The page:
Logrolling - A process of trading votes to obtain passage of legislation
Majority leader - The elected leader of the party holding a majority in a legislative body
Majority System - Type of electoral system in which a candidate must receive more votes than all other candidates combined
Mandatory Spending - Federal spending on programs required by law that is not controlled through the regular budget process
Minority Leader - the elected leader of the party holding the second largest number of seats in a legislative body
Monetary Policy - Actions taken by a central bank to influence the amount of money and credit in an economy. The Federal Reserve is in charge of monetary policy in the U.S. and is tasked with attempting to maximize employment levels, maintain stables prices, and control inflation through buying and selling government securities, setting the discount rate, and establishing reserve requirements for banks
Mudslinging - Negative attacks on the opposition - frequently exaggerated - in order to discredit the other side's opinions
Multilateralism -The approach to foreign policy that seeks to achieve objectives through alliances, treaties, and cooperation with several other countries
Multi-member District - An electoral district from which two or more members are sent to the legislature
Non-partisan - Not supporting one party over the other
Oligarchy - A form of government in which power is held in the hands of a relatively small number of people
Open Primary - A primary election in which registered voters can choose the party primary in which they wish to vote
Partisan - Support for a single party or cause
Party - A group of people who join together based on shared ideas and ideals
Party Vote - A roll call vote in which at least 50% of the members of one party take a particular position and are opposed by at least 50% of the members of the other party
Patronage - The practice of elected officials filling government positions with appointees based on political considerations rather than objective merit-based criteria
Pluralism - Political theory that governance is the product of a complex web of competing institutions and interest groups, rather than single individual/group or the collective will of the people as a whole
Plurality System - An electoral system where the winner is the candidate who receives the most votes, even if that is not a majority of votes cast
Pocket Veto - An indirect method for the President to veto a passed bill while the legislature is in recess. A bill passed by the Congress normally becomes law if the President does not sign it within 10 days, but if Congress adjourns during the 10-day period, then the bill does not become law without he President's signature
Political Action Committees (PACs) - Group that is organized for the purpose of raising and spending money in elections
Political Socialization - The process by which political ideas, orientations, and culture are disseminated and acquired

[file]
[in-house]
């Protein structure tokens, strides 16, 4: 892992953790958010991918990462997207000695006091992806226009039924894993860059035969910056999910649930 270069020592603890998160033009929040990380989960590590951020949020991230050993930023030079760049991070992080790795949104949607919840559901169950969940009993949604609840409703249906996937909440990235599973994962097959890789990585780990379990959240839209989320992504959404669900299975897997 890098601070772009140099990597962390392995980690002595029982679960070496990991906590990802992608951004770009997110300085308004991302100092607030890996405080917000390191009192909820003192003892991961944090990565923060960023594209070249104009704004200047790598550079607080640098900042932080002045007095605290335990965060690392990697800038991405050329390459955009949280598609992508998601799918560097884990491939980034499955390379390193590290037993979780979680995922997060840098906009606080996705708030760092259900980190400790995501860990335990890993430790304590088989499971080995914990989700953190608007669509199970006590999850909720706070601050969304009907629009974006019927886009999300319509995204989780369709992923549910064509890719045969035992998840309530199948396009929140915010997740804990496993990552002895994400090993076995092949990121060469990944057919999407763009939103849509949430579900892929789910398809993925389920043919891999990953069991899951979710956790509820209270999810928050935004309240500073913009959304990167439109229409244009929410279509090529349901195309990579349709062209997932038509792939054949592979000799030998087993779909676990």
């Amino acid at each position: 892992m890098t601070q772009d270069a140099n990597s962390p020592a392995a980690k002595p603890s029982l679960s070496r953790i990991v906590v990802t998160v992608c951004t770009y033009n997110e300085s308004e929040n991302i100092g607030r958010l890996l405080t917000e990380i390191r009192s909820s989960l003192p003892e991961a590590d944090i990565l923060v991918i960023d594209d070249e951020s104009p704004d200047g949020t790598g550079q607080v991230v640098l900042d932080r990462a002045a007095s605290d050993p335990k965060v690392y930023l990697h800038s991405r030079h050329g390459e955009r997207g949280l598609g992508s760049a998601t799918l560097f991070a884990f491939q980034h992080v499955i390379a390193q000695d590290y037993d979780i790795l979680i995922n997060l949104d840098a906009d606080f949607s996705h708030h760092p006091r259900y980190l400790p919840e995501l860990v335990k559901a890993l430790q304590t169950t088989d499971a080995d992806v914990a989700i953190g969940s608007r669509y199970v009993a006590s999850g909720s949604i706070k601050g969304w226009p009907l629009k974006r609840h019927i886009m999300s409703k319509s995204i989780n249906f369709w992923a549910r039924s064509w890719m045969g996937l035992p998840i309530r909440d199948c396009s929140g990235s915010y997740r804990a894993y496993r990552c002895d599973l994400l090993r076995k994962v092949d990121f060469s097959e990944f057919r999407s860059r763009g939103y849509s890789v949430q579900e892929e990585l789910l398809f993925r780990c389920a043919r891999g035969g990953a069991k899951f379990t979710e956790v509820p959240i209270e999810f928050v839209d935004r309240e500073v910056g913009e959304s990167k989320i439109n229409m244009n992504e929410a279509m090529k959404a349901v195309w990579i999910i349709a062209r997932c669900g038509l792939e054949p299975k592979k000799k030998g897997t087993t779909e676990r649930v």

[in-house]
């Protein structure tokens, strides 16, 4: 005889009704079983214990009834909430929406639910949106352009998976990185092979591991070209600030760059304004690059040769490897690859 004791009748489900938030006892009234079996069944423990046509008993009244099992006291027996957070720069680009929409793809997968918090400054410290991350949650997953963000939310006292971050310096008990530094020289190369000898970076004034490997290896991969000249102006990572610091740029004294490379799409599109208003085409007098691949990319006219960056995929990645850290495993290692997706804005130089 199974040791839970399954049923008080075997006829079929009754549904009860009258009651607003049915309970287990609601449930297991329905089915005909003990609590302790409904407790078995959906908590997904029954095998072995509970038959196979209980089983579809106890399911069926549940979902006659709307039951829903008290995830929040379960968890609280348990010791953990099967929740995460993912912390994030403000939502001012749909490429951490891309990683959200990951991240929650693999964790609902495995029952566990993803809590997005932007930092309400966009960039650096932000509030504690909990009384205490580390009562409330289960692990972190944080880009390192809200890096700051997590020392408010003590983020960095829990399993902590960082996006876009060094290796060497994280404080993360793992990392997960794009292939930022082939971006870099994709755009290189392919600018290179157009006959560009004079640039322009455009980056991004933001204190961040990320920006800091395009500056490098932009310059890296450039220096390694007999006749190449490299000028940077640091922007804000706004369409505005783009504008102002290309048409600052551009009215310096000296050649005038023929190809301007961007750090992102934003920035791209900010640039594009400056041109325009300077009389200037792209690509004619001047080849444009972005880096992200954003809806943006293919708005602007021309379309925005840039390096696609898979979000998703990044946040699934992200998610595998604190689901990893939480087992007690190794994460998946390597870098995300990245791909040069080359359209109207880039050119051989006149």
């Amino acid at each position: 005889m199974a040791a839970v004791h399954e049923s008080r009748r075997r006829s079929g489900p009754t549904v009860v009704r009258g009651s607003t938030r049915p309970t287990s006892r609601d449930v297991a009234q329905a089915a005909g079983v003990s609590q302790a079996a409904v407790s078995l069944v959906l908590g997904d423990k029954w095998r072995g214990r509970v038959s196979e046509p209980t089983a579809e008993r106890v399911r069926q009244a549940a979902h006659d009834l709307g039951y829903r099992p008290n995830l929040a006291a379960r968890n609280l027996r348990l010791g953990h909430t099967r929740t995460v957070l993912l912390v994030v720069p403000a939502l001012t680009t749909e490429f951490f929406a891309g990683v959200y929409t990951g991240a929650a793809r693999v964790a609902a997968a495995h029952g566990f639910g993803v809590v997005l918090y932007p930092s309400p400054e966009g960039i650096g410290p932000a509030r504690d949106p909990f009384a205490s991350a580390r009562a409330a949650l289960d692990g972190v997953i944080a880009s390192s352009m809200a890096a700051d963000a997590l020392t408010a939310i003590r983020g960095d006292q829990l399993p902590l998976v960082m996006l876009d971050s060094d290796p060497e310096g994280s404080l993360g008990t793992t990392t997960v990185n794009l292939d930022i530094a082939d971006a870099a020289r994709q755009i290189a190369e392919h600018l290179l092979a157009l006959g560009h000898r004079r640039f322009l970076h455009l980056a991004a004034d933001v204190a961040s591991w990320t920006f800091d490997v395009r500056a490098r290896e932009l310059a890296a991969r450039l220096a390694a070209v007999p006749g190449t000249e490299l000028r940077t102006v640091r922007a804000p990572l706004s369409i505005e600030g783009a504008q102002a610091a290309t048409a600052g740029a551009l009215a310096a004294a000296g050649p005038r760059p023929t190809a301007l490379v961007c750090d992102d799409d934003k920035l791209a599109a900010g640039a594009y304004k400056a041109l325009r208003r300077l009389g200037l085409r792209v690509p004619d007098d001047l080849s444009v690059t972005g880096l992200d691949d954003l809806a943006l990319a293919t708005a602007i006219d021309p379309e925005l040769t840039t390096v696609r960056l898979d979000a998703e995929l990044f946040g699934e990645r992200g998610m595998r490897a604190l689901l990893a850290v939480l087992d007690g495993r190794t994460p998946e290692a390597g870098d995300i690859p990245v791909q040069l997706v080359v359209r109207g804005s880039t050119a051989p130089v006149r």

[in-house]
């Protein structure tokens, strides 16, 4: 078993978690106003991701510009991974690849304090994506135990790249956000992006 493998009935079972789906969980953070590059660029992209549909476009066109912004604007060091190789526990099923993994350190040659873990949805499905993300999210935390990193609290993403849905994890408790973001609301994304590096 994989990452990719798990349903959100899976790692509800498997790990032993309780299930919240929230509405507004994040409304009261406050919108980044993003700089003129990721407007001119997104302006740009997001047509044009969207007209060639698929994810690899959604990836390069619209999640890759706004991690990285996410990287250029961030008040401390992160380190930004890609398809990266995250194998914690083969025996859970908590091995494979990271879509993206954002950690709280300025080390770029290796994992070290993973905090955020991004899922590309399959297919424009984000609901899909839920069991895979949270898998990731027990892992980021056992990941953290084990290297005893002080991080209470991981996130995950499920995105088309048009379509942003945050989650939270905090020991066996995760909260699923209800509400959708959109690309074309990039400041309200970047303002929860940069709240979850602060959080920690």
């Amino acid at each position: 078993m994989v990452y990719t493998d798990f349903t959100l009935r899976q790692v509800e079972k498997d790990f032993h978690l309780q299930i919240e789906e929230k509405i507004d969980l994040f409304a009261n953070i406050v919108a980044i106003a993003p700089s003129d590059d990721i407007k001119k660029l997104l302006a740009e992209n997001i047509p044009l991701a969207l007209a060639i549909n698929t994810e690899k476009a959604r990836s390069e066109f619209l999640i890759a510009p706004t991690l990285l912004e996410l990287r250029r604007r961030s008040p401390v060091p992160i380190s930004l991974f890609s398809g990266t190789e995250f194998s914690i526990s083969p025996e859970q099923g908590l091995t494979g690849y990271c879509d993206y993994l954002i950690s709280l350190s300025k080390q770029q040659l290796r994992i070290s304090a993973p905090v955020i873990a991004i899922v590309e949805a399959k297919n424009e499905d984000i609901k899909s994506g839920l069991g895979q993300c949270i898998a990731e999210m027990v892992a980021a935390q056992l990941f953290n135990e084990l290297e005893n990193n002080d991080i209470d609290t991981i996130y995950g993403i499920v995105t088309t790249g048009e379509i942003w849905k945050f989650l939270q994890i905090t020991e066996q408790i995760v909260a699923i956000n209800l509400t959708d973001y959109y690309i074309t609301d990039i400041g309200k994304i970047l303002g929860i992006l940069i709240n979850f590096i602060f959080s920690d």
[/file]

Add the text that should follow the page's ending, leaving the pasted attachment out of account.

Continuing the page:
Pork-barrel legislation - Appropriations made by legislative bodies for localized projects created with the intent of benefiting a specific constituency in return for their political support
Precedents - Decisions made by a court that are used to help answer future legal questions
Privatization - The process of transferring property from government control to the private sector
Progressive Taxation - A policy of taxation that taxes higher earners at a greater percentage than lower income earners
Proportional Representation - Electoral system in which the distribution of seats in a legislative body corresponds to the overall proportion of total votes cast for each body
Pundit - An individual who provides commentary to the public on a particular subject
Quorum - The number of Representatives that must be present before the legislature can conduct business. In the U.S. House of Representatives, 218 members must be present for a quorum and 51 members must be present in the Senate.
Referendum - Vote by an electorate on a single political question referred to them for direct decision
Regressive Taxation - Tax policy in which lower income earners pay a greater percentage than higher income earners
Rider - An amendment or provision that is not relevant to the legislation to which is its attached.
Roll-Call Vote - A vote in which each legislator's yes or no vote is recorded
Separation of Powers - Division of power in which each branch of government is given different areas of responsibility
Suffrage - The right to vote in political elections
Totalitarian Government - A political system in which individual freedom is held as completely subordinate to the power or authority of a single power holder that attempts to control all aspects of life of its citizens
Unilateralism - An approach to foreign policy that seeks to avoid international alliances and commitments by attempting to pursue objectives individually
Veto Power - The ability for the President to unilaterally block legislation from becoming law. If the President chooses to exercise Veto power, the legislature can overrule the President's veto with a 2/3rds vote of both the House of Representatives and the Senate